The forward bulkhead has been re-engineered to isolate practically all engine sound during normal driving time. Hit the throttle a bit and just enough sound comes through to let you know you're having fun, but the sound deadening versus the Golf V is like sitting in a totally different car. This is due mainly to this three-layer, heavily sealed bulkhead structure. Another significant player in the sound killing is a new material-generic term "slush"-that's tailored into all echo-prone parts of the body, works twice as well as the old materials, and adds only 2.2 pounds to the new car versus the Golf V stuffing. I twice suffered the indignity of the entire engineering squad guffawing at me as I twice tried to start an already running Golf VI. It's that quiet at idle.
While the basic sheetmetal of the laser-welded unibody construction is identical to that of the Golf V, on the A6 model rigidity has been added selectively only at the highest stress points of the cage structure. Model for model, the A6 Golf weighs 25 pounds less than the A5 generation. Sitting inside the VI, however, all of the bass and baritone (alto for the ladies) tones come out while you speak and there's no metallic echo, while in the V the econo-car high metal echoes abound.
When Volkswagen AG back in 2003 introduced us to the A5-generation Golf at a Wolfsburg event, I couldn't help but notice the fully re-engineered rear axle and multi-link suspension scheme more or less inspired by the range-topping Phaeton. Overnight, it seemed, we forgot all about the Golf IV and its independent setup with torsion beam; dynamics had improved just that much.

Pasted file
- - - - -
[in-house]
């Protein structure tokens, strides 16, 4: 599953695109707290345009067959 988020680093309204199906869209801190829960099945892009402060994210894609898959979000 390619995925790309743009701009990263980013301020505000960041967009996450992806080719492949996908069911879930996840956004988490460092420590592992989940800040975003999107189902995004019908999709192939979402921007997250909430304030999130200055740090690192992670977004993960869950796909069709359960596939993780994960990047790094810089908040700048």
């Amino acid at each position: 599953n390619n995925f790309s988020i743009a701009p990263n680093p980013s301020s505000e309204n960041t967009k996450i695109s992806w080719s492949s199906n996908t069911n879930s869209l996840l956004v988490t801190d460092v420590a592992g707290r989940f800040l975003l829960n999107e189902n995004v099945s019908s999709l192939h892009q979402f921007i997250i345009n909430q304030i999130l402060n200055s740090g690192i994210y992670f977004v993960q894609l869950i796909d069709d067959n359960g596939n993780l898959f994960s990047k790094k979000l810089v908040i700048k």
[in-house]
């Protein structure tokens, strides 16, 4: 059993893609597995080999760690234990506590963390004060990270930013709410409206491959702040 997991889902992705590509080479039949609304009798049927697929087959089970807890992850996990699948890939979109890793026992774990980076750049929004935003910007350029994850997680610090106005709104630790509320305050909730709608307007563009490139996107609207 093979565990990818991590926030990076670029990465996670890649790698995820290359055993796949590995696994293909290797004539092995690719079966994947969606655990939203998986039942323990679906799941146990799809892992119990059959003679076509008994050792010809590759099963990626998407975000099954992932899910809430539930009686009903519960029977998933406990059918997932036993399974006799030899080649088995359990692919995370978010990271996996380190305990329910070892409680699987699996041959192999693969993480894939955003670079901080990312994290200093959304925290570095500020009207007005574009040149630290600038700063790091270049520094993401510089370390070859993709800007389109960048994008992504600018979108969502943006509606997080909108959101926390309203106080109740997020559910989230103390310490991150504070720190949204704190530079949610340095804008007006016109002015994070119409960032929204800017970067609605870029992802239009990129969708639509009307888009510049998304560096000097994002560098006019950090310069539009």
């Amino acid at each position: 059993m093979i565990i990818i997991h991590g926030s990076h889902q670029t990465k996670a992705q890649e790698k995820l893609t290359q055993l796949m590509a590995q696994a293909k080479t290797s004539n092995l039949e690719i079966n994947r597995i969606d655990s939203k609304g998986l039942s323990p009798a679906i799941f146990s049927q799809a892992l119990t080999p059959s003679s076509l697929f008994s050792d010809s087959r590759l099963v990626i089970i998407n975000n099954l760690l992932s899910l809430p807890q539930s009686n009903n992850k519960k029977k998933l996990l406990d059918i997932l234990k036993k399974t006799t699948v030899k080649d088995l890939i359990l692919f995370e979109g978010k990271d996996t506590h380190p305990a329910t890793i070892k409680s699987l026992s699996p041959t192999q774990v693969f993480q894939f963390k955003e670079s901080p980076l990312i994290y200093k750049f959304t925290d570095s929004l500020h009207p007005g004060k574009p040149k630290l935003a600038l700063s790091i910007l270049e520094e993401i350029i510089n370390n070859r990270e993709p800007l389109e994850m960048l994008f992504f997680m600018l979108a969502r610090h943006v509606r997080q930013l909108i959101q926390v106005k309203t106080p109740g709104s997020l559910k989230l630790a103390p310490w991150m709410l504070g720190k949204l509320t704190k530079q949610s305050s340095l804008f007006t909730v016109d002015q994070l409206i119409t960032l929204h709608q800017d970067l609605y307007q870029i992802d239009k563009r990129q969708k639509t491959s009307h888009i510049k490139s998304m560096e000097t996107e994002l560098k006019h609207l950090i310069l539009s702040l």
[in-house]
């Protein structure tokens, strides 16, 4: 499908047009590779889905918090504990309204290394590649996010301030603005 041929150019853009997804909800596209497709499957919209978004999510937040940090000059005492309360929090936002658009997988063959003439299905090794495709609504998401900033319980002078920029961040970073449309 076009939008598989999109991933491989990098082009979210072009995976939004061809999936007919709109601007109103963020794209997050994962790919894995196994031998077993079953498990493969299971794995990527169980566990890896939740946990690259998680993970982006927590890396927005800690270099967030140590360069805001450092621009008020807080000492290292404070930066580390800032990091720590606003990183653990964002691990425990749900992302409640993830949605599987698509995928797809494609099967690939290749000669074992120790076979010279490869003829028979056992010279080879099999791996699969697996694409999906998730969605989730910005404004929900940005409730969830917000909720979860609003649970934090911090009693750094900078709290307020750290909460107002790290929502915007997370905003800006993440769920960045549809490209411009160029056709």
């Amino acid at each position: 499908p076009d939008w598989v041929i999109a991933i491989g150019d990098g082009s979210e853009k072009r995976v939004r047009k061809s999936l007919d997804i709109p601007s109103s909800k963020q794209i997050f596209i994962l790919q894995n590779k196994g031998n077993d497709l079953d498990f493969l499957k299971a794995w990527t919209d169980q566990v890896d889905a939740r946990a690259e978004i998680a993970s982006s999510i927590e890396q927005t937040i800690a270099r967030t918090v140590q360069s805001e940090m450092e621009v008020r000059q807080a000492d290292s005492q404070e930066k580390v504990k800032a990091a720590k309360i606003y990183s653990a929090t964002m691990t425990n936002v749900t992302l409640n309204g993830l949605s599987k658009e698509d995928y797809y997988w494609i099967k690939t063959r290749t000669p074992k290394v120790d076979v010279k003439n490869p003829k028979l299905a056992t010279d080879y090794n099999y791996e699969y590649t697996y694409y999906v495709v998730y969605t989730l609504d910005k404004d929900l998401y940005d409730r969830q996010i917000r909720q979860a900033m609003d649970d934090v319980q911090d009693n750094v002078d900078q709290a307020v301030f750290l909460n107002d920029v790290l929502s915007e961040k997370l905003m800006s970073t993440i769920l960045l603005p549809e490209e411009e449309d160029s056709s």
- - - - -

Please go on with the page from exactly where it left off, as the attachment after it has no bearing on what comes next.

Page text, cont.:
Having now driven to the limits, over 500 miles, this A6-generation 2009 Golf with the Twincharger engine, DSG, and DCC, it's clear to me that Volkswagen has performed a lot of detailed and often small changes on a chassis which is essentially the same as that of the A5 Golf. The overall feel of the A6-generation's drive and dynamics-particularly when equipped with the optional DCC suspension, of course, but also with the standard springs and dampers-has been altered.
Actual calibrations on the springs, anti-roll bars, and multi-link structure remain identical to those on the A5 Golf. Front springs still read a density figure of 23 N/mm, while rear springs read 26 N/mm. As to the anti-roll bar rigidity, in front the figure remains 38 N/mm and in back 15.7 N/mm. According to lead suspension engineer Ulrich Sonnak, what has changed on the standard setup are bushing densities all around, as well as fluid flow rates on the dampers. Short of giving hard numbers on bushing density or flow rate, the aim, says Sonnak, "is to make the overall ride just a little more comfortable than on the A5 Golf standard suspension." In other words, the VW premium compact revolution instigated by the A5's rear multilink structure goes one step further in the A6 with fine tuning of the bushings and dampers.